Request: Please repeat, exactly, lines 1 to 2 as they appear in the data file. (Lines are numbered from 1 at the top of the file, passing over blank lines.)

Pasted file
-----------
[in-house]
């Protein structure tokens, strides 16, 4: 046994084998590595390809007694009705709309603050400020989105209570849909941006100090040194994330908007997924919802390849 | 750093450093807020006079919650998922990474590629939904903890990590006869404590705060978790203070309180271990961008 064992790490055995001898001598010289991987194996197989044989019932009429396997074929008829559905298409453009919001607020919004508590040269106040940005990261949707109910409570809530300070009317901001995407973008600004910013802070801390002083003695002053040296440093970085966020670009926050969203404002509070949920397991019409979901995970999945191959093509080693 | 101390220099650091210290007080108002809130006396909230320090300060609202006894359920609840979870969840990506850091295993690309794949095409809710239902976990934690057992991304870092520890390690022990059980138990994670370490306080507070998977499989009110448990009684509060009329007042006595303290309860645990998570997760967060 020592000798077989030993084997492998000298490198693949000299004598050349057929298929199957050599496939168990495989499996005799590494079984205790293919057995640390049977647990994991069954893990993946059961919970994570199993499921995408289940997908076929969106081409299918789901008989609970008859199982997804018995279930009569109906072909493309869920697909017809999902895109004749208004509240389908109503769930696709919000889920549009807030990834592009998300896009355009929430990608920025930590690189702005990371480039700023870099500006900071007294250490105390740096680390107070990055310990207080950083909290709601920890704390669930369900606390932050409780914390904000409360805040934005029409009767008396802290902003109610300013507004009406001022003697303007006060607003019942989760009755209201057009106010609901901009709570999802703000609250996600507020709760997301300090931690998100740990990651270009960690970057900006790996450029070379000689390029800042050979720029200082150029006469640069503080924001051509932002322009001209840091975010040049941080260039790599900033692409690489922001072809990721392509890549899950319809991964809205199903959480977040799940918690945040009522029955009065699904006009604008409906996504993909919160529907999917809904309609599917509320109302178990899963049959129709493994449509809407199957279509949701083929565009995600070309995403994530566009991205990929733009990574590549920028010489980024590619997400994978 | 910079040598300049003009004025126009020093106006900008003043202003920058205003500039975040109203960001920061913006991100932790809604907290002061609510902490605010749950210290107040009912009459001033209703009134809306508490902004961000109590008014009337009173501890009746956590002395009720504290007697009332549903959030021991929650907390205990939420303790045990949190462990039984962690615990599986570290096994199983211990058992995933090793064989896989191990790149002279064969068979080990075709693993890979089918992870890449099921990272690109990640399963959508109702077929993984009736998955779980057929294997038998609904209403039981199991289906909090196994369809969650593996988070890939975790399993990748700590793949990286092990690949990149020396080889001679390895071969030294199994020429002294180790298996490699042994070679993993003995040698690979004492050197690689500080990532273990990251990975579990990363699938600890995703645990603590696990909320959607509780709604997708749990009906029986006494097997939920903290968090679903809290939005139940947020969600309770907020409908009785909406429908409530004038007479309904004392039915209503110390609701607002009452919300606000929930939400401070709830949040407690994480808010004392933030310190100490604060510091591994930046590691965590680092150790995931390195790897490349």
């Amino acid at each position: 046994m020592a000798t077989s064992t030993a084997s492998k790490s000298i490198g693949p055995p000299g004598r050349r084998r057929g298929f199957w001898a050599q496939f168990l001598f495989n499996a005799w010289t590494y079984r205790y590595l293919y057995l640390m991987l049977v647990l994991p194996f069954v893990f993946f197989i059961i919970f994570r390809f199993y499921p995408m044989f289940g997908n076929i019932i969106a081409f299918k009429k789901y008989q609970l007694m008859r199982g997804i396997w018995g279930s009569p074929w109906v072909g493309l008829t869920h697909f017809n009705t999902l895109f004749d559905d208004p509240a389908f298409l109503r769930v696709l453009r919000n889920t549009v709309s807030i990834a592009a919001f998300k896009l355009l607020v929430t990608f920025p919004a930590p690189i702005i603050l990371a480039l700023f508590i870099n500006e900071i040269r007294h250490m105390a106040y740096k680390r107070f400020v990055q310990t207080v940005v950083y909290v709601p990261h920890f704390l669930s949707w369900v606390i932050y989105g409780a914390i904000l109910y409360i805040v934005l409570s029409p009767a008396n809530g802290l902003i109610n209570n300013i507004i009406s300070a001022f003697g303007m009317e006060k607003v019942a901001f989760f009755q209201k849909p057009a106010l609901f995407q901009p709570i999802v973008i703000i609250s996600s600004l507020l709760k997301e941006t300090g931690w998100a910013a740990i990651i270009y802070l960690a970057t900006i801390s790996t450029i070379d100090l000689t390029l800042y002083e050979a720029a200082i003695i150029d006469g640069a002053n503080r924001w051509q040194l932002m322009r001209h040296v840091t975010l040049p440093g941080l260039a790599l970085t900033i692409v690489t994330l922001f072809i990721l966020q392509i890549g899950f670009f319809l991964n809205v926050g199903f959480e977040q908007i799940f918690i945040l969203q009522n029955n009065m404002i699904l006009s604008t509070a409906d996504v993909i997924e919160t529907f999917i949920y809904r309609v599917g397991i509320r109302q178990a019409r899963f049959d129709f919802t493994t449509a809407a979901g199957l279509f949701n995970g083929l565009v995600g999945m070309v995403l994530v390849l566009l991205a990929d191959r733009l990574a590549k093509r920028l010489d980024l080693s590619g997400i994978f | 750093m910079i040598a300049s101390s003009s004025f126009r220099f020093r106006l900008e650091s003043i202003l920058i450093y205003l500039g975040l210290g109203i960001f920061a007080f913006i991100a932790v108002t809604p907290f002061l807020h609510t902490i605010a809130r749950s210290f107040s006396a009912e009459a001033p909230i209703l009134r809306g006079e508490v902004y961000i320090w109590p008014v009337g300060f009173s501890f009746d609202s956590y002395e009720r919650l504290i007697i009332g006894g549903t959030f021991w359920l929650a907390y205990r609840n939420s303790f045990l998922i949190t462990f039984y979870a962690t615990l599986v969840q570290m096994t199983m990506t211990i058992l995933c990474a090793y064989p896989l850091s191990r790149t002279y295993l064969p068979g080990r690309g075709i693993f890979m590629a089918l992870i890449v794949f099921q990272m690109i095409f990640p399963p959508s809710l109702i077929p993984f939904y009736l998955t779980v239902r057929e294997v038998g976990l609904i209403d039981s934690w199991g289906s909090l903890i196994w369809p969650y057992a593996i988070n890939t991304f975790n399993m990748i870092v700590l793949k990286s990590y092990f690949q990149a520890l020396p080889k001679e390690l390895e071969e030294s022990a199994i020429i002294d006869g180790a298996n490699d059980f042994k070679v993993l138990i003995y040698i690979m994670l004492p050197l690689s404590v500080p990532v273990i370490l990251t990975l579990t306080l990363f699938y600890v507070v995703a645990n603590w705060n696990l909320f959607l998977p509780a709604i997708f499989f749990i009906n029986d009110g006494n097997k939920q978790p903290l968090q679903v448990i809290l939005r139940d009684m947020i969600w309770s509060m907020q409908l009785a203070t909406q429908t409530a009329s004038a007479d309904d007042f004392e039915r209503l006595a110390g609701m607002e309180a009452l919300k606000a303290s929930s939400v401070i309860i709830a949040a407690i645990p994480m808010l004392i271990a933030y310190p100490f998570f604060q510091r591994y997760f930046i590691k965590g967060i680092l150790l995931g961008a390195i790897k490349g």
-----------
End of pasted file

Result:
[in-house]
């Protein structure tokens, strides 16, 4: 046994084998590595390809007694009705709309603050400020989105209570849909941006100090040194994330908007997924919802390849 | 750093450093807020006079919650998922990474590629939904903890990590006869404590705060978790203070309180271990961008 064992790490055995001898001598010289991987194996197989044989019932009429396997074929008829559905298409453009919001607020919004508590040269106040940005990261949707109910409570809530300070009317901001995407973008600004910013802070801390002083003695002053040296440093970085966020670009926050969203404002509070949920397991019409979901995970999945191959093509080693 | 101390220099650091210290007080108002809130006396909230320090300060609202006894359920609840979870969840990506850091295993690309794949095409809710239902976990934690057992991304870092520890390690022990059980138990994670370490306080507070998977499989009110448990009684509060009329007042006595303290309860645990998570997760967060 020592000798077989030993084997492998000298490198693949000299004598050349057929298929199957050599496939168990495989499996005799590494079984205790293919057995640390049977647990994991069954893990993946059961919970994570199993499921995408289940997908076929969106081409299918789901008989609970008859199982997804018995279930009569109906072909493309869920697909017809999902895109004749208004509240389908109503769930696709919000889920549009807030990834592009998300896009355009929430990608920025930590690189702005990371480039700023870099500006900071007294250490105390740096680390107070990055310990207080950083909290709601920890704390669930369900606390932050409780914390904000409360805040934005029409009767008396802290902003109610300013507004009406001022003697303007006060607003019942989760009755209201057009106010609901901009709570999802703000609250996600507020709760997301300090931690998100740990990651270009960690970057900006790996450029070379000689390029800042050979720029200082150029006469640069503080924001051509932002322009001209840091975010040049941080260039790599900033692409690489922001072809990721392509890549899950319809991964809205199903959480977040799940918690945040009522029955009065699904006009604008409906996504993909919160529907999917809904309609599917509320109302178990899963049959129709493994449509809407199957279509949701083929565009995600070309995403994530566009991205990929733009990574590549920028010489980024590619997400994978 | 910079040598300049003009004025126009020093106006900008003043202003920058205003500039975040109203960001920061913006991100932790809604907290002061609510902490605010749950210290107040009912009459001033209703009134809306508490902004961000109590008014009337009173501890009746956590002395009720504290007697009332549903959030021991929650907390205990939420303790045990949190462990039984962690615990599986570290096994199983211990058992995933090793064989896989191990790149002279064969068979080990075709693993890979089918992870890449099921990272690109990640399963959508109702077929993984009736998955779980057929294997038998609904209403039981199991289906909090196994369809969650593996988070890939975790399993990748700590793949990286092990690949990149020396080889001679390895071969030294199994020429002294180790298996490699042994070679993993003995040698690979004492050197690689500080990532273990990251990975579990990363699938600890995703645990603590696990909320959607509780709604997708749990009906029986006494097997939920903290968090679903809290939005139940947020969600309770907020409908009785909406429908409530004038007479309904004392039915209503110390609701607002009452919300606000929930939400401070709830949040407690994480808010004392933030310190100490604060510091591994930046590691965590680092150790995931390195790897490349």